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Wednesday, October 5, 2022

The new London Tube map for Crossrail is an abomination

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Shreya Christinahttps://londonbusinessblog.com
Shreya has been with londonbusinessblog.com for 3 years, writing copy for client websites, blog posts, EDMs and other mediums to engage readers and encourage action. By collaborating with clients, our SEO manager and the wider londonbusinessblog.com team, Shreya seeks to understand an audience before creating memorable, persuasive copy.
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nce upon a time, London’s tube map looked like, well, a map, with street names and geographical accuracy and all that jazz. But then, a young draughtsman named Harry Beck realised that, when you’re underground, geography doesn’t matter: all you need to know is the order of the stations and where the lines connect. So he redesigned the map using straight lines and even spacing, thus making it both prettier and more comprehensible. Every other rail network in the world copied him and the rest is history.

This story is one with which anyone interested in London, its transport or the principles of graphic design will be familiar. It is, however, one that Transport for London seems to have forgotten, because the modern tube map is messy, confusing and getting worse.

The inclusion of the Elizabeth line, approximately 5,000 years after construction began, is only the latest indignity. The fact it’s currently three lines, not one, is an unfortunate necessity that should be fixed by the autumn, when they finally join up. But the decision to show it as ugly hollow blue tram lines, rather than a solid block of the lilac used in every other aspect of the line’s branding, is a choice, and a baffling one.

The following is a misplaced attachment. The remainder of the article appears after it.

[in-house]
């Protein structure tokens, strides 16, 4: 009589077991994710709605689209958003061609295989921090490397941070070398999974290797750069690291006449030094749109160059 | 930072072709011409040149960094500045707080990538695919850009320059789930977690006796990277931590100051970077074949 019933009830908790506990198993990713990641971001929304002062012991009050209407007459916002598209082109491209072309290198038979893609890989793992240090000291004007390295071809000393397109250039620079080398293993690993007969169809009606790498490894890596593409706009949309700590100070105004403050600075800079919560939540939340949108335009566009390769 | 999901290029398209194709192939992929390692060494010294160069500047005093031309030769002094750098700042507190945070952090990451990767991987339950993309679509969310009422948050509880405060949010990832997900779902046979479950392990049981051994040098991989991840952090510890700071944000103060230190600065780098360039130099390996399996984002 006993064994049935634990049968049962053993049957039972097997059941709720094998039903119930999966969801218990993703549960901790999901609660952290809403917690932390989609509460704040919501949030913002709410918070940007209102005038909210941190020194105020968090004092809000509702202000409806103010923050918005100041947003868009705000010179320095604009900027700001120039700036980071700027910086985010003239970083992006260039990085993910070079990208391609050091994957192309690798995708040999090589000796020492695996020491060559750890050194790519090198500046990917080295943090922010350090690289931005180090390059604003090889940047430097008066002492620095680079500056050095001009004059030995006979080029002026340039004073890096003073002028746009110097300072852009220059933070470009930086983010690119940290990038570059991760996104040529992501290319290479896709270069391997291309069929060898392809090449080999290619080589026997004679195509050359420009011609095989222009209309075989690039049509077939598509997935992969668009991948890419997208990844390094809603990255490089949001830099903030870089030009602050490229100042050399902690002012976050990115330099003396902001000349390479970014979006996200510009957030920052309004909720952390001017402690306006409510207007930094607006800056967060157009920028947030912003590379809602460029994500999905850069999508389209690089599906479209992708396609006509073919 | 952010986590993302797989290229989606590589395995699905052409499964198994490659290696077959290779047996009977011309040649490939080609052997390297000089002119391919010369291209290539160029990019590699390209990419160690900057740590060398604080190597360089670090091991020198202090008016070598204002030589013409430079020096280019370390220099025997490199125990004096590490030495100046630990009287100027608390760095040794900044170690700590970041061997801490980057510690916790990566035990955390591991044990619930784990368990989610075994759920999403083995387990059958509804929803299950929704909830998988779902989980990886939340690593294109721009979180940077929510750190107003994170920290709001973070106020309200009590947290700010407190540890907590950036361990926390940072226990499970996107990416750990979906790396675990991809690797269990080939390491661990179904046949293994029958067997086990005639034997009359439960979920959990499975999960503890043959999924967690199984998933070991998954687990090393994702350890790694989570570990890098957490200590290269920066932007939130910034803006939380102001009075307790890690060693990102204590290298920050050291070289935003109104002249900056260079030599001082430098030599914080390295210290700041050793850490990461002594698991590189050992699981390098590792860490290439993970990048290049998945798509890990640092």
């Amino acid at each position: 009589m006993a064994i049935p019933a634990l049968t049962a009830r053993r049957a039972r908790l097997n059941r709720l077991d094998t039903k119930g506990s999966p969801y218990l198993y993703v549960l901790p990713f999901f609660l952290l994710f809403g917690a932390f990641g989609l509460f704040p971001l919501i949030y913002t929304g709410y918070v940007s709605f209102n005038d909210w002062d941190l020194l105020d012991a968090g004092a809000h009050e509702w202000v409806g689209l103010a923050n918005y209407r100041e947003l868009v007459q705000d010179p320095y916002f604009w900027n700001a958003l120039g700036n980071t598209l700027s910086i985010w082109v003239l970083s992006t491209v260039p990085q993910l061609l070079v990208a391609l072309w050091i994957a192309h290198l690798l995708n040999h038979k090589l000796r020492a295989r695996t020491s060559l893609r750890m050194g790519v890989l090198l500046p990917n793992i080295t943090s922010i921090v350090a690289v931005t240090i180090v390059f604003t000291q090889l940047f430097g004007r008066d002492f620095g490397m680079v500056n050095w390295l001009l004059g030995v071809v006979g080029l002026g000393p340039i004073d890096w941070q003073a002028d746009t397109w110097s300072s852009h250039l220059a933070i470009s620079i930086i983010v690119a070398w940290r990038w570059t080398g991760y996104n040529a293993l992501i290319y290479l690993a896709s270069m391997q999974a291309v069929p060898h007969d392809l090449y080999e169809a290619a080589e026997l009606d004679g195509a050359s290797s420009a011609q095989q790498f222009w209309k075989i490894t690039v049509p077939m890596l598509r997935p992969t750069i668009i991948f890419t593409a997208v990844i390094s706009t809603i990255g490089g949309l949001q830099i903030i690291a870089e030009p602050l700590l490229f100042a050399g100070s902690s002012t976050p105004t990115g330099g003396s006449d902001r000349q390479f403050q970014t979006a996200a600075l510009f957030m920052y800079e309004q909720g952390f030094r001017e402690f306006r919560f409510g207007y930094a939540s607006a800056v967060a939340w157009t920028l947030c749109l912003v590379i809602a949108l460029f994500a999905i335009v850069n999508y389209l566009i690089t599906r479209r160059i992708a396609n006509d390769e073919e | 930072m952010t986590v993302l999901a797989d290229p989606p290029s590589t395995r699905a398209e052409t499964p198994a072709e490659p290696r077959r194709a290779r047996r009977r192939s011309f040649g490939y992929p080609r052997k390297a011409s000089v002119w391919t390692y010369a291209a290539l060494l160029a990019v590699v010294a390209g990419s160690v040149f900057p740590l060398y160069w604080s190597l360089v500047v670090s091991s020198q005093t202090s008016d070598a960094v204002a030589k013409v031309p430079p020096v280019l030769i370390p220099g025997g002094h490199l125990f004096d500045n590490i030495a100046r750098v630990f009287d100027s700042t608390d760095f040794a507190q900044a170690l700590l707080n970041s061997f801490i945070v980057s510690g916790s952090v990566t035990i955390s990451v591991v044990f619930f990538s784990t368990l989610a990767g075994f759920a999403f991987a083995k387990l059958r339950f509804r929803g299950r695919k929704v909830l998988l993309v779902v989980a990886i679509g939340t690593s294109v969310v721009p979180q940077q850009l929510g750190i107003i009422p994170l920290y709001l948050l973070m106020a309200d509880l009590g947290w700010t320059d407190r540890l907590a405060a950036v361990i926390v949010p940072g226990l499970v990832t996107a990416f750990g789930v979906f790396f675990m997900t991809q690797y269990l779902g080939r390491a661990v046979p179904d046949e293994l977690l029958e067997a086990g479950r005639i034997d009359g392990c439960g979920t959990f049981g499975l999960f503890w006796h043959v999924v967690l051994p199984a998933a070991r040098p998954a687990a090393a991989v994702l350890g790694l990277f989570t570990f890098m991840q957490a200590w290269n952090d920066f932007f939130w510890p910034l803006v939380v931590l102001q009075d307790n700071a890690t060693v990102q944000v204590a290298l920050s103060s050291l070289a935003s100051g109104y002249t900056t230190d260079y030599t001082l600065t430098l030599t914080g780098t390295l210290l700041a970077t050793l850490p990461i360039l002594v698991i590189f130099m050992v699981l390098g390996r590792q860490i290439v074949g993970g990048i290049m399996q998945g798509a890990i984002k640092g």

Paddington is shown as five different stations, in a gallant but migraine-inducing attempt to show which platforms are accessible. So is the Liverpool Street-Moorgate complex, now connected by both Circle line and a new Crossrail station called, simply and annoyingly, “Liverpool Street”. (Farringdon Crossrail is not shown connecting to Barbican, even though it does.)

Meanwhile, Thameslink is still on the map in its entirety, even though some of its branches get barely two trains an hour, necessitating yet another style, a sort of hatched pink. (Why this, and not more frequent and useful links like Waterloo to Wimbledon?)

Worst of all, the fare zones are still shown, pointlessly, in a variety of greys, making the whole thing look like it belongs not in a transport network but on the walls of a hotel by a motorway service station some time in the 1980s. It’s awful.

There are plenty of gorgeous amateur maps floating around the internet showing that it can still be done: strikingly, though, these mostly involve starting from scratch, rather than trying to squeeze yet more lines into a pre-existing design. The official map should do the same.

Somewhere in TfL, there’s a budding Harry Beck just itching to tear the whole thing down and start again. Your city needs you.

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